Sunday, March 4, 2018

March 4, 2018 Learned Helplessness

As we have been reflecting on our experiences here, a thought came that helps me understand some of the things we have struggled with during our time in Ghana.  Many years ago, I was introduced to the idea of “learned helplessness”.

Learned helplessness is behavior typical of an animal and occurs where the subject endures repeatedly painful or otherwise aversive stimuli which it is unable to escape or avoid.  The animal learns that it is helpless, accepts that it has lost control, and gives up trying even in new situations where escape or avoidance might be effective.  I was introduced to it in the domain of continuous improvement, where those who might help solve problems fail to participate because they have been put down so many times that they have given up trying to make a difference.

There are many aversive stimuli in our current situation which we are unable to avoid or control.    For example, I went to the MTC this afternoon to help the missionaries enter family names in Family Search for ordinances.  While we were working, the power went off at least 5 times.  Each time required a reboot of the computers.  We don’t control power outages; we don’t control the air conditioning going off either at home or the temple; we don’t control when the hot water goes off for 6 weeks; we don’t control whether or not what we are looking for at the grocery store will be there this week, or next; the list goes on.  Most of these are annoyances and inconveniences but they do tend to add up.

Fortunately there are many things that we do control: our scripture study, our exercise, when we get up and go to bed, how well we serve, how kind we are to others, etc. etc.  It is by focusing on those things that we maintain enough control of our lives that we don’t get depressed or give up.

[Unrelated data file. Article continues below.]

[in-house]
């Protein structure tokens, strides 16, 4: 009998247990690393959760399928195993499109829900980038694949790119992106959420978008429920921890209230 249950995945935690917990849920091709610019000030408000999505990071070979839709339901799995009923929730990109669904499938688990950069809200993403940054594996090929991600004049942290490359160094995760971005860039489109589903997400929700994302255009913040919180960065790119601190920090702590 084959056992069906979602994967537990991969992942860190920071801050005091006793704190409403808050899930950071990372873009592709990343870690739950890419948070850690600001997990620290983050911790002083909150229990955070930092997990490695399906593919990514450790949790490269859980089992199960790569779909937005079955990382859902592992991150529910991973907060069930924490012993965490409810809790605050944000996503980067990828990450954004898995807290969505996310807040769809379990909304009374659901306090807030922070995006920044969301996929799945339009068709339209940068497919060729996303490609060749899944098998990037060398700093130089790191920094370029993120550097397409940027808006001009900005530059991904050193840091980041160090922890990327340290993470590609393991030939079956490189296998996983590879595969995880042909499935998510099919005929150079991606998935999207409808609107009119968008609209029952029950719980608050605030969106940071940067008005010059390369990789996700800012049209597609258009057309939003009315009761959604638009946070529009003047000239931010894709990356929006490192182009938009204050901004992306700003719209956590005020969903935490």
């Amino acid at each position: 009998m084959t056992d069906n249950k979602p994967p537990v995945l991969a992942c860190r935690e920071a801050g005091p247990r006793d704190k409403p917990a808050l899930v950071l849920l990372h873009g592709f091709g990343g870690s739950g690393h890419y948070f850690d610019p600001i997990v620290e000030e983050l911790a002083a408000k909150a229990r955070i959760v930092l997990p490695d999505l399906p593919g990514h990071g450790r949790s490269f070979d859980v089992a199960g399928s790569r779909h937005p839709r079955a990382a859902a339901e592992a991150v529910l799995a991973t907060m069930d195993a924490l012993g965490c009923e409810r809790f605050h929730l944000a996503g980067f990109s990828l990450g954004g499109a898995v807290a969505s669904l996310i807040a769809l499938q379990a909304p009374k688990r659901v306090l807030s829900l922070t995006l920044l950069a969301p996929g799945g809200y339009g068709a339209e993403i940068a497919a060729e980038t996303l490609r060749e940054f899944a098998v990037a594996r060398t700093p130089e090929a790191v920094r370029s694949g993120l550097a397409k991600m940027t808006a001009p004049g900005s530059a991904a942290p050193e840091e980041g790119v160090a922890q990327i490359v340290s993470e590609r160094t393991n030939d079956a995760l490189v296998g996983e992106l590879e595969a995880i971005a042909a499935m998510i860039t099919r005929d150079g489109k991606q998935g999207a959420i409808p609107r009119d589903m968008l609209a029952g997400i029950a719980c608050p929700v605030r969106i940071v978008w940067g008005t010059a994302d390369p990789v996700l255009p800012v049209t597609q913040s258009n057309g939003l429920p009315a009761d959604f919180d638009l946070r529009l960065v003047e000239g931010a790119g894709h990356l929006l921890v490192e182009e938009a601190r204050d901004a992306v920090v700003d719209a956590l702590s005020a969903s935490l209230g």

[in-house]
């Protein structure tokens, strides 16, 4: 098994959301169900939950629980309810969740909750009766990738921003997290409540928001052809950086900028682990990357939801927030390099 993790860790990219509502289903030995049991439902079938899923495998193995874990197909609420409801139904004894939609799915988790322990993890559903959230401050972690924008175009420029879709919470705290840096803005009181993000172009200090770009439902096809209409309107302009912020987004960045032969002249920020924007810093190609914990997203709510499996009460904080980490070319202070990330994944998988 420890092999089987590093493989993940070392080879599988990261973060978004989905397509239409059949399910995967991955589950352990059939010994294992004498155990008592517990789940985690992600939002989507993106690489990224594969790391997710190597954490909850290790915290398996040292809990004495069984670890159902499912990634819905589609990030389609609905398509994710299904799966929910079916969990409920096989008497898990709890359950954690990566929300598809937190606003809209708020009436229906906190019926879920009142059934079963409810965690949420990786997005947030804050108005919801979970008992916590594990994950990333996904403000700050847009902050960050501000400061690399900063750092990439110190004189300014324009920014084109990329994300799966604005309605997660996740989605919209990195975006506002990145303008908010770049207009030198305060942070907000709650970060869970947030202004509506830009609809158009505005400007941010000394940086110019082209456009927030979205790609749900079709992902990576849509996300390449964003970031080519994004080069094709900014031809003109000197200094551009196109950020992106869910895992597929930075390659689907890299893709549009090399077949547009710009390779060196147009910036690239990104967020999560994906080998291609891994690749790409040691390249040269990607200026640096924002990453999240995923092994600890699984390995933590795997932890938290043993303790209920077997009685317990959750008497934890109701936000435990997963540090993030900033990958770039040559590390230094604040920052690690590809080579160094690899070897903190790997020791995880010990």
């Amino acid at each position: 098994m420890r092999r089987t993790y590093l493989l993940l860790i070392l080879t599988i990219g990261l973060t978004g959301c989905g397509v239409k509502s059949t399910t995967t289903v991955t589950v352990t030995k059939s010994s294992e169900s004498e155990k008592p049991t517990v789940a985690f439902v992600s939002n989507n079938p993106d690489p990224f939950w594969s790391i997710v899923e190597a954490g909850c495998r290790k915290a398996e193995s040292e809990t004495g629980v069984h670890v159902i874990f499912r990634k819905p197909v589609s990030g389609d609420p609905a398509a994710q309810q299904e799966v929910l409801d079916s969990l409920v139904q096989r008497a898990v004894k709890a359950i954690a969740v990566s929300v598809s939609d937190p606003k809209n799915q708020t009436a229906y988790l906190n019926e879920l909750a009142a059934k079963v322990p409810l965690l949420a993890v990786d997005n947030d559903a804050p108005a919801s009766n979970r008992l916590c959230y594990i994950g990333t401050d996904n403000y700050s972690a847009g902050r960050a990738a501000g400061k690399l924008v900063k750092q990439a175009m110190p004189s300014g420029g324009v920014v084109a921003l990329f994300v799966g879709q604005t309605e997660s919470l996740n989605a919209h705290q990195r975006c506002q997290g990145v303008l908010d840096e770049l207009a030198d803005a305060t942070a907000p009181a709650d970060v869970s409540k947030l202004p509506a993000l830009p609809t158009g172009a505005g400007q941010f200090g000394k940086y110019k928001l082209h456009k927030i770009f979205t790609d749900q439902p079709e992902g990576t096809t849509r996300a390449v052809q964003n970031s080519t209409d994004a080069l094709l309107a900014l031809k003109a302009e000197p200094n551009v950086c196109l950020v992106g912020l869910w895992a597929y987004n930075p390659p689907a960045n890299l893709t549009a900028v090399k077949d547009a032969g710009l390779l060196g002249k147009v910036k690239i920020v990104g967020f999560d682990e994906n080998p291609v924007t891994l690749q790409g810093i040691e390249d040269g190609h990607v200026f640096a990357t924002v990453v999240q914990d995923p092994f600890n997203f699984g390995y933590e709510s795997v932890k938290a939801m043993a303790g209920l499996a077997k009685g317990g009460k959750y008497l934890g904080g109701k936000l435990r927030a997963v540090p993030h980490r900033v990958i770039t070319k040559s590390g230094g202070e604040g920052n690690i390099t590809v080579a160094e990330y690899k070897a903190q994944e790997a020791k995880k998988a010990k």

One of the satisfying activities of the last couple of months has been playing golf.  Some may find that for them the game is definitely a painful stimulus, without any real control.  I have been playing every preparation day for about 18 months as soon as it is light enough to see.  No warmup, no driving range, just arrive, do 10 minutes of putting, and set out.  Some days good, other days bad, but always enough good shots to keep going back.  For some reason, I have been able to relax a lot more in the past couple of months during the game and not try to force the shots.  In doing so, the scores have come down about an average of 6-8 shots per round, and last Monday I shot a personal best!  Perhaps things are going better because to a degree I have given up trying to be “in control” and focused on basics.  

Are we really in control of what is happening in our lives?  No definitely not. God is in control, and He doesn’t often tell us what is happening next.  We can set goals, set out to accomplish good things, work hard, etc. but in the end we are not in charge and the sooner we recognize that and leave the driving to Him, the sooner we will achieve greater happiness and experience less frustration.  Our own striving should continue, but with a greater degree of faith and confidence that in the end things will turn out ok even if they don’t turn out how we thought they would.

Fun after a long week, with Sr. Graham, Piersons, Pothiers, Sr. Roy, and the Spackmans, with Pres. Graham behind the camera. 


  1. I know that the time is at hand when this blog will end. I have enjoyed reading it each week. I will miss reading it and feeling inspired by your experiences and your service. Thanks for including us on your mission. The great thing about the end of this mission is that we are looking forward to your return and your visit to San Antonio. Thanks for sharing.

  2. We greatly appreciate your time and efforts to provide so much useful information about our upcoming time in Ghana. It has made all the difference. Thanks for sharing your experiences on this blog. May the Lord continue to bless you in the future and may you have a safe and pleasant journey home.

    Kind Regards,
    Marsha and Craig Cheney